Review: Twice Tempted by a Rogue by Tessa Dare

Pub Date: June 2010
ISBN: 9780345518873
Publisher: Ballantine Books
Length: 363 pages

The second installment in the Stud Club trilogy by Tessa Dare takes place far from glitz and glamor of London. Twice Tempted by a Rogue opens with Rhys St. Maur (the hulking Lord Ashworth from the previous novel, One Dance with a Duke) journeying home to visit his ancestral estate--now in ruins.

Tessa Dare's writing is so expressive and rich. So many romances, both historical and contemporary, seem to take setting for granted. Tessa Dare doesn't use shortcuts. She uses language to totally immerse the reader in the world and the characters. It's so vivid, sometimes I feel as if I'm watching a movie rather than reading.

Yea, though I walk through the valley of the shadow of death,  I will fear no evil... 
He’d been walking through this valley for a long, long time. Trod so far into death’s shadow he’d felt his feet turning to dust in his boots, the breath in his lungs burning acrid as sulfur. A living ghost, that’s what he was. He’d returned from war to a newly inherited barony, and his sole duty now was to haunt the English aristocracy.”
There's no question that Rhys has struggled with a death wish, tied to childhood trauma and abuse. And his journey home to visit the ruins of his ancestral estate is both an attempt to gain some form of closure with his past and an acknowledgment that no matter how much he would like to die, fate has other plans for him.

Upon returning, he discovers a childhood acquaintance, Meredith, running the local inn. The daughter of his family's old stable master, she is now a widow. And has shown she is more than willing to become Rhys's lover. But he decides that a way to atone for the harm inflicted upon the village by his family and himself is to rebuild his life. And the first step in that plan involves marrying Meredith.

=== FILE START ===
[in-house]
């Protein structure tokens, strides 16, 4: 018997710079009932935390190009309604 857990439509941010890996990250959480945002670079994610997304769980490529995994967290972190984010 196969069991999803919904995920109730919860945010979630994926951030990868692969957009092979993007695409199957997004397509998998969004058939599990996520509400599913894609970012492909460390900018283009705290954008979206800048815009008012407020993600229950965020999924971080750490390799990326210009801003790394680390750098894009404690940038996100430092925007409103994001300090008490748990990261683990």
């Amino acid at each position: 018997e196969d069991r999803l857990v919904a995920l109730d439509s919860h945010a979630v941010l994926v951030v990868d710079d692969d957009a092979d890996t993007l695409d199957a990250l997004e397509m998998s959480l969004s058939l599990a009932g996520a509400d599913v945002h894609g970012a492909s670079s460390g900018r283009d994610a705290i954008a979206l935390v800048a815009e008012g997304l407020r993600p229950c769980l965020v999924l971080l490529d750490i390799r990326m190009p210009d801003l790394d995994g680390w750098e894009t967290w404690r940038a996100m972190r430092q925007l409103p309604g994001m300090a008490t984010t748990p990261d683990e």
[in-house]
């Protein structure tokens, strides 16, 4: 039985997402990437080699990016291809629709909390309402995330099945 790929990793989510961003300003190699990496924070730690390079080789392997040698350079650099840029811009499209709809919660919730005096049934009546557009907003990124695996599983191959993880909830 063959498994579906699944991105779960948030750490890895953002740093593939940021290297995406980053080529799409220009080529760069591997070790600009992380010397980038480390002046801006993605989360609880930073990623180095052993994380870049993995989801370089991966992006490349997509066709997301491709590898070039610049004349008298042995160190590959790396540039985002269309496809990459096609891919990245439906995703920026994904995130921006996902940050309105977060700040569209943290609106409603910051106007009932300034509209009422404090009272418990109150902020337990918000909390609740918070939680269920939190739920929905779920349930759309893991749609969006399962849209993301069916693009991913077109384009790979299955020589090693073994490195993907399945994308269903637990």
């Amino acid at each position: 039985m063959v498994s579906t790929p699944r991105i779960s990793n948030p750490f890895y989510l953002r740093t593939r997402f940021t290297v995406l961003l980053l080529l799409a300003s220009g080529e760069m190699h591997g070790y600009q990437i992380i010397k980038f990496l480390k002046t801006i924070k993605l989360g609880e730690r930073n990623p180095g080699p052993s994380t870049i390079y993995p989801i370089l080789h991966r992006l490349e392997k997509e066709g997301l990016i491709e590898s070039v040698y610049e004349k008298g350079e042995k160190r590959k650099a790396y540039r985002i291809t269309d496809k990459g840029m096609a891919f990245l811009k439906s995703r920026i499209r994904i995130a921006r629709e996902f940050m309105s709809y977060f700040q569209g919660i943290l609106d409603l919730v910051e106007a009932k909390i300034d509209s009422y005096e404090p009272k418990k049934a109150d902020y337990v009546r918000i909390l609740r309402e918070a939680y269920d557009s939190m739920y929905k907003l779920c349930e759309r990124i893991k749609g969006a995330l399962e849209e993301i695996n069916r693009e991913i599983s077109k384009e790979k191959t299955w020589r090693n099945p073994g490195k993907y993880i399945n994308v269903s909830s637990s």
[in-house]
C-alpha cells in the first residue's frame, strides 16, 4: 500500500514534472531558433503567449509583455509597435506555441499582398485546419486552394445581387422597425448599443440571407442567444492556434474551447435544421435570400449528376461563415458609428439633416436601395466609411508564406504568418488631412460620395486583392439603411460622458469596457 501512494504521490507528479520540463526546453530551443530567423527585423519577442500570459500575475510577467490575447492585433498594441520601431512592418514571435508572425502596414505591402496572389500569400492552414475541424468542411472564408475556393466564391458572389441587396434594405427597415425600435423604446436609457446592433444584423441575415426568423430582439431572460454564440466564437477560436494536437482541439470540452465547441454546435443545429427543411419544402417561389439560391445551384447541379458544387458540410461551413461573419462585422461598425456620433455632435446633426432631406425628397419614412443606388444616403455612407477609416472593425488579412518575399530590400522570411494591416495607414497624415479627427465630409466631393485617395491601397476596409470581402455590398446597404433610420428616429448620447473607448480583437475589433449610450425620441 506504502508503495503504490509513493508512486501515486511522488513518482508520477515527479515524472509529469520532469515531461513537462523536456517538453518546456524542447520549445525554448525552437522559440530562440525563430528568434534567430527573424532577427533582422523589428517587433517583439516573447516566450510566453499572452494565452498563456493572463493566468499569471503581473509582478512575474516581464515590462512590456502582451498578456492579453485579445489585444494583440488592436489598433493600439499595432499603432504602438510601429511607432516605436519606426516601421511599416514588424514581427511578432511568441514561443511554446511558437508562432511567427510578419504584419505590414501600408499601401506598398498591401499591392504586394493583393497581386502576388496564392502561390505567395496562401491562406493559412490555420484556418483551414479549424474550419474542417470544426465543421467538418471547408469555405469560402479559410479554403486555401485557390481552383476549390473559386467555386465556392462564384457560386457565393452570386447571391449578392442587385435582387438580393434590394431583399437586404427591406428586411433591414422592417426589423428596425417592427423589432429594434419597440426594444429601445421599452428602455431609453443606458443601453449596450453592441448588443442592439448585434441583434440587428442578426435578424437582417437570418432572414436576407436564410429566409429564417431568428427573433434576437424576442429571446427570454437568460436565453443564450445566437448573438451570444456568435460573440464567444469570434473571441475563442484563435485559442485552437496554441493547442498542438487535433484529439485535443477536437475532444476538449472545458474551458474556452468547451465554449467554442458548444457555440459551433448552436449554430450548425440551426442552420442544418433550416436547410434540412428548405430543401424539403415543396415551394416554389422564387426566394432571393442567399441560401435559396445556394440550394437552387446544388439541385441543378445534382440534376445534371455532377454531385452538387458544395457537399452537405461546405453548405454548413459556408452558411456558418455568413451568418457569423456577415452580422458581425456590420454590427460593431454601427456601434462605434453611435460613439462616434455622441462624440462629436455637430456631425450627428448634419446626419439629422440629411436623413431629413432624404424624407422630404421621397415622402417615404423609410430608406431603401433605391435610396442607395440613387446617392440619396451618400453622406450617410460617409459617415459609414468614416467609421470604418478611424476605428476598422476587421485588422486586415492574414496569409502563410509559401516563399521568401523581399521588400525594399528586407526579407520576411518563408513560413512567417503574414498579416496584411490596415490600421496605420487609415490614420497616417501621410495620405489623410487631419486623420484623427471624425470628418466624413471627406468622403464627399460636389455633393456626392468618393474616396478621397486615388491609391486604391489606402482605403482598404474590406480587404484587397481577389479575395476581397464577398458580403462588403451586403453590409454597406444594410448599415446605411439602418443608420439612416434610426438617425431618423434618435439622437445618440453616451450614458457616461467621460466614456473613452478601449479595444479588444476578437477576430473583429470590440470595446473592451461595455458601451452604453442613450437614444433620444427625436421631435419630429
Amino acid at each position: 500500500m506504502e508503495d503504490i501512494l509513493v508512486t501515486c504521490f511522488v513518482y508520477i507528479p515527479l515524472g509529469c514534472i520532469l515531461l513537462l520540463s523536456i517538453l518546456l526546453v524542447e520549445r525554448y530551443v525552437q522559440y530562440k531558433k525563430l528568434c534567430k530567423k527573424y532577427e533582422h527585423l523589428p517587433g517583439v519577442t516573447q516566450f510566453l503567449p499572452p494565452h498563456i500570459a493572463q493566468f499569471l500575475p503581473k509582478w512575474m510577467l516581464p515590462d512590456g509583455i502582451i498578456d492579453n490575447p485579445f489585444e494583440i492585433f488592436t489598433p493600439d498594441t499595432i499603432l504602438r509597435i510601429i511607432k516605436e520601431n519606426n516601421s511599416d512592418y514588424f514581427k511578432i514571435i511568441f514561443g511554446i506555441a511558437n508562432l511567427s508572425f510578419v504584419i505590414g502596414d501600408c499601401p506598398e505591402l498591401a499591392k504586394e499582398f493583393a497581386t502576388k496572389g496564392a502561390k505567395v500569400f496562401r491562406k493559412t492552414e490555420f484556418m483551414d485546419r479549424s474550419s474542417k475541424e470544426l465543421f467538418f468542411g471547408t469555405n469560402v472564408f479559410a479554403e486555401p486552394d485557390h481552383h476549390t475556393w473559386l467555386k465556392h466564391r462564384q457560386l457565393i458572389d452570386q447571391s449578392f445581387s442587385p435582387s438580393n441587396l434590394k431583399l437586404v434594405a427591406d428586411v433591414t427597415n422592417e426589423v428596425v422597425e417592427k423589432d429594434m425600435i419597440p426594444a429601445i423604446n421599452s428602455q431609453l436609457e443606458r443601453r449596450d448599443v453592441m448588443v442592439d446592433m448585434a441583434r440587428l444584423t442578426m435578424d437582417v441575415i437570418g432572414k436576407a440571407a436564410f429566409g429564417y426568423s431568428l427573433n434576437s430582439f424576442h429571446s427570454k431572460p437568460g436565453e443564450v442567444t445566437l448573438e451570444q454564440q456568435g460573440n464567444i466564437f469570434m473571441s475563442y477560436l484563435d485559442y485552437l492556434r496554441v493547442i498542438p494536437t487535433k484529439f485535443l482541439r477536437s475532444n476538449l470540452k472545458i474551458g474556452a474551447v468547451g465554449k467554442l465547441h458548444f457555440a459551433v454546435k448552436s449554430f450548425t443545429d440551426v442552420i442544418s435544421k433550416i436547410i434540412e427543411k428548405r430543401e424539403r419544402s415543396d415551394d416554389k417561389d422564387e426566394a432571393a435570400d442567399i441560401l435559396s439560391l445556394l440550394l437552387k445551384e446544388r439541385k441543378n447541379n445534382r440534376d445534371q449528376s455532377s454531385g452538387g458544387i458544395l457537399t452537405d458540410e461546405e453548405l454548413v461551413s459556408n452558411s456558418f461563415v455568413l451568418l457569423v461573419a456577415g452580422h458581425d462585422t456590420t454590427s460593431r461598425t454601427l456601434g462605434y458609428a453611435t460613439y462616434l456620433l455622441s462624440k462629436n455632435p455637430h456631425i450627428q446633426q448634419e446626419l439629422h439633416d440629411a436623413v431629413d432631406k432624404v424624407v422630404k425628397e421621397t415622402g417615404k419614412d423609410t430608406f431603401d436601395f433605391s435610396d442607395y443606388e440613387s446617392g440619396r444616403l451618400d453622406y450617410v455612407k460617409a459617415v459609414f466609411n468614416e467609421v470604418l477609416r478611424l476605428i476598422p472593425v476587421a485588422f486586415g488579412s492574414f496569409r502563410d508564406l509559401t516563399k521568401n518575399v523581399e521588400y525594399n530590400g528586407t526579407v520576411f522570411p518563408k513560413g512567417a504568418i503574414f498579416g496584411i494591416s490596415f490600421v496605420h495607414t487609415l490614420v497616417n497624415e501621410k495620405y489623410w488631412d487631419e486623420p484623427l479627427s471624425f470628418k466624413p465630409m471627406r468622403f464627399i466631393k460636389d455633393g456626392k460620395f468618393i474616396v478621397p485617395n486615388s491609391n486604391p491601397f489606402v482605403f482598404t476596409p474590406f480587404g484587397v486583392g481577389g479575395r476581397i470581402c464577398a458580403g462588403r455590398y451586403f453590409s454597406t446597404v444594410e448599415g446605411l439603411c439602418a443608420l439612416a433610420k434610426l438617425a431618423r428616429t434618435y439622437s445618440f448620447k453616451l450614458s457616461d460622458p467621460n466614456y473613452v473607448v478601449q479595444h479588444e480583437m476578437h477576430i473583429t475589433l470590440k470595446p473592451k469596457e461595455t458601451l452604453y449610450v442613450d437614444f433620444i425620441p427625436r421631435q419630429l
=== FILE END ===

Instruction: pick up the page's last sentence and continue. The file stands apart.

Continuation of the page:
Rhys is a definitely a tortured hero. Scarred, battered in both body and soul, and rough around the edges. But contrary to type, he's not depressing. His sometimes frustrating acceptance of the bad things that have happened in his past weigh him down, but instead of paralyzing him, they spur him on. Make him even more determined to follow the path he's chosen.

I loved Rhys. He's arrogant, but not to the point of obnoxiousness. And Meredith is a perfect partner for him. She doesn't need him. At all. In his long absence, she's been in charge of running the inn and caring for the village. Virtually without aid. And is used to making her own decisions about pretty much everything. She is practical, but with a wide romantic streak. Which makes her perfect for dealing with a bossy lord who no longer fits  well in polite society.

The dialogue between the two is snappy and often playful. It's clear there's no imbalance of power or life experience. And the conversations and situations Rhys and Meredith find themselves in provide some much needed humor to what could easily be a darker novel.

‘“Women find men’s scars irresistible,” she said softly. “We’re drawn to them, to the mystery.” Her fingers found the neat, round entry wound where the ball had passed through is shoulder at Vitoria. She traced the puckered scar, pressed a thumb against it.  A hint of humor lightened her voice. “Think of...think of nipples.”

“Ni--” Holy God. “Did you just say...”
“Nipples. Aren’t men hopelessly fascinated with a woman’s nipples?”
He could not have spoken for other men, but suddenly Rhys could think of little else.’

The only thing I found a bit puzzling was the way the Stud Club element was used. Given that membership in the club is the tying element for the trilogy, I expected to see it pop up in the narrative both earlier and with more frequency. The quest for Leo's murderer does continue, but on the very edges of the story and only in the second half of the novel.

Overall, this might be my favorite of the series. There were little pockets of prose that stood out for me as just...gorgeous. There's a clear love of language here that seems lacking in the romances I've read lately. The characters, dialogue, and plot were all excellent, too, but it is the writing itself that makes me stop and sigh with contentment.

My Grade: A-

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